50 Years of Computer Generated Art
"Arti cial Art"- so de ned the German philosopher and writer Max Bense an entirely new art form, which began with exhibitions in Stuttgart and New York in 1965. At the same time, he delivered the theoretical foundation for this computer-generated art. At the beginning it was about the analytical de nition of control systems, which allowed the artists to implement and further develop their ideas and concepts and with the help of computers. Vera Molnar and Manfred Mohr are among the pioneers best known internationally. Over decades they created drawings using pen plotters, until the computer was nally in the position be able to portray the complex, self-written programs in real time.
AESTHETICA refers to Max Bense’s publication of the same name from 1965. Simultaneously, he initiated the rst exhibition of Georg Nees’s algorithmically generated plotter drawings at TH Stuttgart’s campus gallery. That same year, other exhibitions of Frieder Nake in Stuttgart and Michael A. Noll in New York followed. Fifty years later, the computer as a tool has decisively inspired and expanded 21st century art. Net art, software art and interactive installations are just a few examples of the varying creative directions.
Too few artists, who drew for decades with pen plotters, are counted among those such as Molnar and Mohr Peter Beyls, Roman Verostko and Mark Wilson. New discoveries - such as Mexican painter Manuel Felguerez, who in 1975 used the computer to play his compositions in several variations, or Horst Bartnig, who was in 1979 the rst artist in East German to have had the opportunity to realize his algorithms with a computer program - are also part of AESTHETICA.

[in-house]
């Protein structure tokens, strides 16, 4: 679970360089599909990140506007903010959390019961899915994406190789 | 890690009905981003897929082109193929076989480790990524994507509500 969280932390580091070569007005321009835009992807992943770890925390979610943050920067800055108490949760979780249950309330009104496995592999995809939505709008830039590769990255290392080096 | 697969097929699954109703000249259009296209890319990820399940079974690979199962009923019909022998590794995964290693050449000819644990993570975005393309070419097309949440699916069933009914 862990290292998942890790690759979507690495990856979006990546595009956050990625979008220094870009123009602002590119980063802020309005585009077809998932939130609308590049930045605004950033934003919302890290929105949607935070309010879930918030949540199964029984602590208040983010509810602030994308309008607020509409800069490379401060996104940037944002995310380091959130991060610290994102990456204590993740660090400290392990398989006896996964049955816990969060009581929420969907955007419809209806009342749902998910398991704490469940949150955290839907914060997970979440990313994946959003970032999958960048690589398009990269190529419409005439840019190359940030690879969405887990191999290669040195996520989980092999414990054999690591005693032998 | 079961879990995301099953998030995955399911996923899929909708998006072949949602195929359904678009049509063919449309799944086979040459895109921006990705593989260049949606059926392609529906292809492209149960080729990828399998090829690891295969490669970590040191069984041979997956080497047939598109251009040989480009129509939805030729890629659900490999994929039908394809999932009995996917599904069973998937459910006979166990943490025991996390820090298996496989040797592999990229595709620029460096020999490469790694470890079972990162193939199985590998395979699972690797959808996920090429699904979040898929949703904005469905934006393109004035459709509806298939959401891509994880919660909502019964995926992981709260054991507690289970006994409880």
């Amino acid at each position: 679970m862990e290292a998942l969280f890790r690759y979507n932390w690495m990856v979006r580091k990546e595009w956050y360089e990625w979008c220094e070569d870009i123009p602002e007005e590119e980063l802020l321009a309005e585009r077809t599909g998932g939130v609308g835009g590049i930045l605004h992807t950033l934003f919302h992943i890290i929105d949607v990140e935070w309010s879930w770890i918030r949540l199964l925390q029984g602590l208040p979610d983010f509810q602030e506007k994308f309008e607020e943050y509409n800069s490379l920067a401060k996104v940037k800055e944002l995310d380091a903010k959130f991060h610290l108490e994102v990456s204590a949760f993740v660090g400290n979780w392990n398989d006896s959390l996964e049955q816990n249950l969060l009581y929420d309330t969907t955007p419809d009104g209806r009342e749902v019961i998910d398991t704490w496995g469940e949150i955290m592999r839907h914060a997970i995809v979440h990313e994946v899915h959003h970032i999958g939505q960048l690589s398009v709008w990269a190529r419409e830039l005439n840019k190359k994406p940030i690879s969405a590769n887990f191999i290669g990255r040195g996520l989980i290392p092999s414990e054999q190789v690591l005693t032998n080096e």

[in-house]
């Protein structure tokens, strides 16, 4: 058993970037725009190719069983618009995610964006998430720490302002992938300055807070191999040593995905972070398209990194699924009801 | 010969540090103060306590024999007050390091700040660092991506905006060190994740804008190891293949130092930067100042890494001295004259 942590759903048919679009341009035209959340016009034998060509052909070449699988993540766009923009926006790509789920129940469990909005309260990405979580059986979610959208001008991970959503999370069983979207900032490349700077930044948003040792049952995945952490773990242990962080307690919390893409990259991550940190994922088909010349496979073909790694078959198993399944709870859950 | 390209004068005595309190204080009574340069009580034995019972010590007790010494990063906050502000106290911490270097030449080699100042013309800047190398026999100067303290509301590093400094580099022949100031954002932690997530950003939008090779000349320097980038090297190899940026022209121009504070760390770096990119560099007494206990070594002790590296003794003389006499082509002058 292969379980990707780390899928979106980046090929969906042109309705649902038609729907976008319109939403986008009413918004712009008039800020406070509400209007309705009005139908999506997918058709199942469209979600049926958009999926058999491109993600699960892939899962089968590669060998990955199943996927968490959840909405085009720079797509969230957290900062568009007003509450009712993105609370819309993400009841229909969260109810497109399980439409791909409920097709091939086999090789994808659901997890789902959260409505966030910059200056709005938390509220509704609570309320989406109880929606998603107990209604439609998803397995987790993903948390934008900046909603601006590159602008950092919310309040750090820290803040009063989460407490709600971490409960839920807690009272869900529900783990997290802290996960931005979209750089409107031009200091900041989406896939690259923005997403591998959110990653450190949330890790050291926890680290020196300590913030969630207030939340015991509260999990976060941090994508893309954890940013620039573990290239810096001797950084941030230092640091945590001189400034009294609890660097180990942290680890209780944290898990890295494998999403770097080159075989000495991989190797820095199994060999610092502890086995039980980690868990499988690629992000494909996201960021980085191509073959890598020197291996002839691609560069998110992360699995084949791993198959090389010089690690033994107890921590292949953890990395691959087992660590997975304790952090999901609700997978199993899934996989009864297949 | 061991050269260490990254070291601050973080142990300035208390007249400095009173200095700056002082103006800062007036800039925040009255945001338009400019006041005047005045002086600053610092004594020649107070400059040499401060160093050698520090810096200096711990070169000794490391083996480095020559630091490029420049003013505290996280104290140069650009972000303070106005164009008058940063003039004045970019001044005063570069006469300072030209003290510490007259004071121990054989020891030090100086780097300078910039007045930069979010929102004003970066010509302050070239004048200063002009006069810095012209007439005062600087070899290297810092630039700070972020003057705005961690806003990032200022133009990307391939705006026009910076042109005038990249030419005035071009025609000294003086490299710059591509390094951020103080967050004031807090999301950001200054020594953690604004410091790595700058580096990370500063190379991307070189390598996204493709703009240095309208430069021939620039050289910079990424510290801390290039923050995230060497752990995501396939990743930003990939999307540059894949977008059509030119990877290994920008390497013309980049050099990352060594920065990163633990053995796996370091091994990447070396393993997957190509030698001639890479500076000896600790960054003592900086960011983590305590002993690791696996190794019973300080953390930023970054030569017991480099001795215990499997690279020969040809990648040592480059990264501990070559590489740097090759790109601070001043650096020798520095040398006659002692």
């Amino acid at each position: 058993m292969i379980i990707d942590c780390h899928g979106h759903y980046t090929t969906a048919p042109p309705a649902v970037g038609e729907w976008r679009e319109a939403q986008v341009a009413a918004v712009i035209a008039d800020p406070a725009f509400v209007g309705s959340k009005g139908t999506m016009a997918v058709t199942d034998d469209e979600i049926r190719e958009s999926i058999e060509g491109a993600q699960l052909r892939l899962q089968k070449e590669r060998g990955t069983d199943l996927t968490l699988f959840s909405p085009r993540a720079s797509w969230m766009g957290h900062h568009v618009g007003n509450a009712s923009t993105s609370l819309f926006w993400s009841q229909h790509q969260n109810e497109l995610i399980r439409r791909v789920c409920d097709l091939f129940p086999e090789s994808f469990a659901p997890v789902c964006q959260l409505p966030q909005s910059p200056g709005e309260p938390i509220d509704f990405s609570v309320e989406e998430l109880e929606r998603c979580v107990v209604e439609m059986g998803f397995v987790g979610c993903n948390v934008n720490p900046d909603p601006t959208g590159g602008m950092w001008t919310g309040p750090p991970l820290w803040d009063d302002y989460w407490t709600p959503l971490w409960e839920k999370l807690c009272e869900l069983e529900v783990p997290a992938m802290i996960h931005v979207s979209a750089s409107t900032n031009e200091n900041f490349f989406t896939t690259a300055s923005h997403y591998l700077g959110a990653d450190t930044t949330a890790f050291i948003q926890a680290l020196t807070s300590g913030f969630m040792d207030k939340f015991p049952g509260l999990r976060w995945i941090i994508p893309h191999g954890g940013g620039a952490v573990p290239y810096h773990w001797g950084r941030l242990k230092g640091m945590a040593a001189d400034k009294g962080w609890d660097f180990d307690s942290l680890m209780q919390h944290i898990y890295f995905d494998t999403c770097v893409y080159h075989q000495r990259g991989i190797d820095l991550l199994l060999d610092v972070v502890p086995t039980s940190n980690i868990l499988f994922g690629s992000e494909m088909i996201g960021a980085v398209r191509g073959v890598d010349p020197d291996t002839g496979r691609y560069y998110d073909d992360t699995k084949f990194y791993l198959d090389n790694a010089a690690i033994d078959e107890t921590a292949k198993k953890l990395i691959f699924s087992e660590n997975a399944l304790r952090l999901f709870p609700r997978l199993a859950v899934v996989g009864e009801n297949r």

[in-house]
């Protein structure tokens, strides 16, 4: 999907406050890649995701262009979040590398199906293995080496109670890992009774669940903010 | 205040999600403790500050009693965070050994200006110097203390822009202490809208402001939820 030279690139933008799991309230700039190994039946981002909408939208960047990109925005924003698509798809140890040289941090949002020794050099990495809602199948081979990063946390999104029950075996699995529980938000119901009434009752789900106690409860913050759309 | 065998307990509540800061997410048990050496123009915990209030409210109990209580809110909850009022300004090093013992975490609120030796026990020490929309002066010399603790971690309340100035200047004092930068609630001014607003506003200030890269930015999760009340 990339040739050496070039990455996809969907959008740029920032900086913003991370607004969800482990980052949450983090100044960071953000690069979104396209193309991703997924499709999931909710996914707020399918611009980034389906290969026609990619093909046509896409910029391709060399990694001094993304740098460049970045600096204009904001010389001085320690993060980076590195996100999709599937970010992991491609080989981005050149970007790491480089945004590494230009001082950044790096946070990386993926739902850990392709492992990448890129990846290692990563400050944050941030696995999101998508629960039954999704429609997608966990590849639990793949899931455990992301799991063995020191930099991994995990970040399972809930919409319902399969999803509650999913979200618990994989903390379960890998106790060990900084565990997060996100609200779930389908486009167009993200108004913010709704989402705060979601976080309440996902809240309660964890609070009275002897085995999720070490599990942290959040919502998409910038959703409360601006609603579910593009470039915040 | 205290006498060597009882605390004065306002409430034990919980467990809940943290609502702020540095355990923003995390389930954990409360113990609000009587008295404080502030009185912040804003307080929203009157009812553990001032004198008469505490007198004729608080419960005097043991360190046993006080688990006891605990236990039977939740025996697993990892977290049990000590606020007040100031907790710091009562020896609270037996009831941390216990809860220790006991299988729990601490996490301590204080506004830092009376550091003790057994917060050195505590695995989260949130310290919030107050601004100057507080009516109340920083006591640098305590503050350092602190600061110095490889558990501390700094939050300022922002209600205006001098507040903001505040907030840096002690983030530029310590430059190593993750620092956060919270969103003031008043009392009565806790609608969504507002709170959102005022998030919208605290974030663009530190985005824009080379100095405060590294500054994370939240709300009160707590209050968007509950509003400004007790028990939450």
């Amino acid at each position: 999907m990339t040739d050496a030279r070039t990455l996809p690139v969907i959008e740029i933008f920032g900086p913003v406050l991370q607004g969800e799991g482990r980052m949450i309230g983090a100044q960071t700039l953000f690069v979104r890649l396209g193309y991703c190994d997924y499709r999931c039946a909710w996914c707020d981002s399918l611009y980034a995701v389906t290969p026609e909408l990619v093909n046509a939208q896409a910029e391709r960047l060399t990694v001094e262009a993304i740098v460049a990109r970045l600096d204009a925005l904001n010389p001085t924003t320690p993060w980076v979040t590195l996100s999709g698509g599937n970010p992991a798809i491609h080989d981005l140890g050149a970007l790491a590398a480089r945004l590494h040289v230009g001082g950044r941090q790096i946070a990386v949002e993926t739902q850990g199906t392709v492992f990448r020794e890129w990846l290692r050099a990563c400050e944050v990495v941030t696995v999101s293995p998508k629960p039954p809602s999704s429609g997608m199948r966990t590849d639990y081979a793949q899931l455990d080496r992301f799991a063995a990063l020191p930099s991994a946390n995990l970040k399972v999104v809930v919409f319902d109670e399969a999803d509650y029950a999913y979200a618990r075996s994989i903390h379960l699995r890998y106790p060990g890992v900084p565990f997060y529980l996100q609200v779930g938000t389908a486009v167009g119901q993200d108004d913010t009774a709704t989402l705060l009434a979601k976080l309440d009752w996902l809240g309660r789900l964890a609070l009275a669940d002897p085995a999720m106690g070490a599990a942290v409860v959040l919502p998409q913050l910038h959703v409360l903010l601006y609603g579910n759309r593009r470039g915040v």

In this exhibition the DAM Gallery unites the most interesting representatives of the early days of computer- generated art and juxtaposes them with contemporary works by artists such as Casey Reas, Rafael Lozano- Hemmer and Sommerer & Mignonneau. What they all have in common is the realization of their works with digital drawing instruments, thereby embodying their appreciation for computer-generated art’s pioneers. So Reas accesses his fondness for the squares and cubes of Molnar and Mohr and uses this motif his own way. In addition, drawings of Antoine Schmitt, Vuk Cosic and Patrick Lichty will be on display.